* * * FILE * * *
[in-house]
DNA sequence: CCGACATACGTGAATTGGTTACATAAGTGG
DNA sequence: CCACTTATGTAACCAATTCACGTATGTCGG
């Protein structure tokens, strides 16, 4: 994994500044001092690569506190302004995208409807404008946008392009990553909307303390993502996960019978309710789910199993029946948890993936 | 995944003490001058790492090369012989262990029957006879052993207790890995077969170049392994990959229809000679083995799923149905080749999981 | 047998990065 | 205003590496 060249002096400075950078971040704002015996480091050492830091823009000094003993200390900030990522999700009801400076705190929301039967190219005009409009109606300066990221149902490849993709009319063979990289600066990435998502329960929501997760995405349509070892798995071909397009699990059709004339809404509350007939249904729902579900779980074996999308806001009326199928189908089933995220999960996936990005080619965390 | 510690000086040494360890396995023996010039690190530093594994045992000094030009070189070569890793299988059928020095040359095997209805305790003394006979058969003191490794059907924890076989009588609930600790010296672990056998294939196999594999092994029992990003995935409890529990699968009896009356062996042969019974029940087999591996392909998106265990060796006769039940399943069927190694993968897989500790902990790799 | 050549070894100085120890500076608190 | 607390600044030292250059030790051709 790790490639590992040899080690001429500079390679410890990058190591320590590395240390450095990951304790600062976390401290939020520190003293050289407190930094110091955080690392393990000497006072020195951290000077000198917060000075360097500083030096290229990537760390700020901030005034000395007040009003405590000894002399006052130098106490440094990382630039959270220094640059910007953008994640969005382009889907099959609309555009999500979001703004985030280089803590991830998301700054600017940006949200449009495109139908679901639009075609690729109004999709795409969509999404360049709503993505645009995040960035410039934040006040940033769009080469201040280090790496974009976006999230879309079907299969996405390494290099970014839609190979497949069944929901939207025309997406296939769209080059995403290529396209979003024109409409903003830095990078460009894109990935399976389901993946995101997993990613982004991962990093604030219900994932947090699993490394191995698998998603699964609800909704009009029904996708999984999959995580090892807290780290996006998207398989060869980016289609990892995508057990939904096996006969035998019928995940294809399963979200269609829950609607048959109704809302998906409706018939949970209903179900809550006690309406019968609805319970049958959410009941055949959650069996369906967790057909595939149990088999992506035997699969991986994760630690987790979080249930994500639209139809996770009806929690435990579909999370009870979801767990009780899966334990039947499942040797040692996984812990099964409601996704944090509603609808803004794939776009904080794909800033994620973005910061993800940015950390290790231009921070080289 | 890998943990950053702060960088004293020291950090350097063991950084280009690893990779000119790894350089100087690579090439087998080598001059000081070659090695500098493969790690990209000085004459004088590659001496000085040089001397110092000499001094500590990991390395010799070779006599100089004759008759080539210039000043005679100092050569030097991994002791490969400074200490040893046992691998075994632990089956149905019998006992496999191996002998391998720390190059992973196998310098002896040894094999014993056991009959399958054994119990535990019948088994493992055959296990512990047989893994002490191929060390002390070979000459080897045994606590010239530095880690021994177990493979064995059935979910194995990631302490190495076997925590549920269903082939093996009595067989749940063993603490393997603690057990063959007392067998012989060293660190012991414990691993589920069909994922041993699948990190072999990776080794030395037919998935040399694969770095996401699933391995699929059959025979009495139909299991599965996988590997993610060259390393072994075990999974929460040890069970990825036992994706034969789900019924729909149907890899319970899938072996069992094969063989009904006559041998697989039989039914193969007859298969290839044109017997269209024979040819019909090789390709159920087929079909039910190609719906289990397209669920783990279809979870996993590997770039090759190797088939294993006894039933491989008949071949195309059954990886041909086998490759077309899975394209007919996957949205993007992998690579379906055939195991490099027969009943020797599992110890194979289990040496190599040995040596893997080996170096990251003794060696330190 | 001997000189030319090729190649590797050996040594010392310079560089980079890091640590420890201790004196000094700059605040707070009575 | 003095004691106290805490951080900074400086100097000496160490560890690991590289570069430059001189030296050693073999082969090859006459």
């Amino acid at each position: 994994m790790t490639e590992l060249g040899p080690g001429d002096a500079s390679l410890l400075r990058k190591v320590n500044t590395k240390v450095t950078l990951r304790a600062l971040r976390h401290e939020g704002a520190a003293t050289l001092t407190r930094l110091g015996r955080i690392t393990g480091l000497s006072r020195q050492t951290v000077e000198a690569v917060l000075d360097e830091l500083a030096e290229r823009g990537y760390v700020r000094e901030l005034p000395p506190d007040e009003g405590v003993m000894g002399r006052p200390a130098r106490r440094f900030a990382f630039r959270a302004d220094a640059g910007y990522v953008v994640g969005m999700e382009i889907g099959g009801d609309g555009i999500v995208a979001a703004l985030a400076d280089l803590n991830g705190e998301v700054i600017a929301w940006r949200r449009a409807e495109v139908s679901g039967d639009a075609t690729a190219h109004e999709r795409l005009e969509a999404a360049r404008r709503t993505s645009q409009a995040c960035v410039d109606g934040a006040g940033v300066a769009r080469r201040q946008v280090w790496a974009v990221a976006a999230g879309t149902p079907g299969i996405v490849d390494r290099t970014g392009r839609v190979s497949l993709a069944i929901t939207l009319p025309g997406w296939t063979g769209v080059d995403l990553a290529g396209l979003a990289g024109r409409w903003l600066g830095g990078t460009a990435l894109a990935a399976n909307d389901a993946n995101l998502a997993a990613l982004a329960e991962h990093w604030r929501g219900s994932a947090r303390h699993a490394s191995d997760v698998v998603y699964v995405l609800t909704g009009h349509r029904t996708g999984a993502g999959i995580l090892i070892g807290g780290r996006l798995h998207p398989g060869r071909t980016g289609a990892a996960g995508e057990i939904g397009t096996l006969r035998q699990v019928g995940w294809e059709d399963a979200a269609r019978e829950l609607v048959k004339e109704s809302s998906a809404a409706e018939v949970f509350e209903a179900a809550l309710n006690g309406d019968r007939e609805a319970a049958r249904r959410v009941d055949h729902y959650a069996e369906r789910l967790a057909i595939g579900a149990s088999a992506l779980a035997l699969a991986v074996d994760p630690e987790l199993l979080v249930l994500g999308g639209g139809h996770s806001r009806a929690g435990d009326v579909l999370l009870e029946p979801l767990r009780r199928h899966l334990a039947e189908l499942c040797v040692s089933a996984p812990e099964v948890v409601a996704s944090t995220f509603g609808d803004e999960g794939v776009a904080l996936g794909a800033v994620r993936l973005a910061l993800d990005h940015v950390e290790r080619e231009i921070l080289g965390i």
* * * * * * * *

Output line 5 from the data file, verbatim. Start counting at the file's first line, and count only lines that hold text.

């Amino acid at each position: 994994m790790t490639e590992l060249g040899p080690g001429d002096a500079s390679l410890l400075r990058k190591v320590n500044t590395k240390v450095t950078l990951r304790a600062l971040r976390h401290e939020g704002a520190a003293t050289l001092t407190r930094l110091g015996r955080i690392t393990g480091l000497s006072r020195q050492t951290v000077e000198a690569v917060l000075d360097e830091l500083a030096e290229r823009g990537y760390v700020r000094e901030l005034p000395p506190d007040e009003g405590v003993m000894g002399r006052p200390a130098r106490r440094f900030a990382f630039r959270a302004d220094a640059g910007y990522v953008v994640g969005m999700e382009i889907g099959g009801d609309g555009i999500v995208a979001a703004l985030a400076d280089l803590n991830g705190e998301v700054i600017a929301w940006r949200r449009a409807e495109v139908s679901g039967d639009a075609t690729a190219h109004e999709r795409l005009e969509a999404a360049r404008r709503t993505s645009q409009a995040c960035v410039d109606g934040a006040g940033v300066a769009r080469r201040q946008v280090w790496a974009v990221a976006a999230g879309t149902p079907g299969i996405v490849d390494r290099t970014g392009r839609v190979s497949l993709a069944i929901t939207l009319p025309g997406w296939t063979g769209v080059d995403l990553a290529g396209l979003a990289g024109r409409w903003l600066g830095g990078t460009a990435l894109a990935a399976n909307d389901a993946n995101l998502a997993a990613l982004a329960e991962h990093w604030r929501g219900s994932a947090r303390h699993a490394s191995d997760v698998v998603y699964v995405l609800t909704g009009h349509r029904t996708g999984a993502g999959i995580l090892i070892g807290g780290r996006l798995h998207p398989g060869r071909t980016g289609a990892a996960g995508e057990i939904g397009t096996l006969r035998q699990v019928g995940w294809e059709d399963a979200a269609r019978e829950l609607v048959k004339e109704s809302s998906a809404a409706e018939v949970f509350e209903a179900a809550l309710n006690g309406d019968r007939e609805a319970a049958r249904r959410v009941d055949h729902y959650a069996e369906r789910l967790a057909i595939g579900a149990s088999a992506l779980a035997l699969a991986v074996d994760p630690e987790l199993l979080v249930l994500g999308g639209g139809h996770s806001r009806a929690g435990d009326v579909l999370l009870e029946p979801l767990r009780r199928h899966l334990a039947e189908l499942c040797v040692s089933a996984p812990e099964v948890v409601a996704s944090t995220f509603g609808d803004e999960g794939v776009a904080l996936g794909a800033v994620r993936l973005a910061l993800d990005h940015v950390e290790r080619e231009i921070l080289g965390i």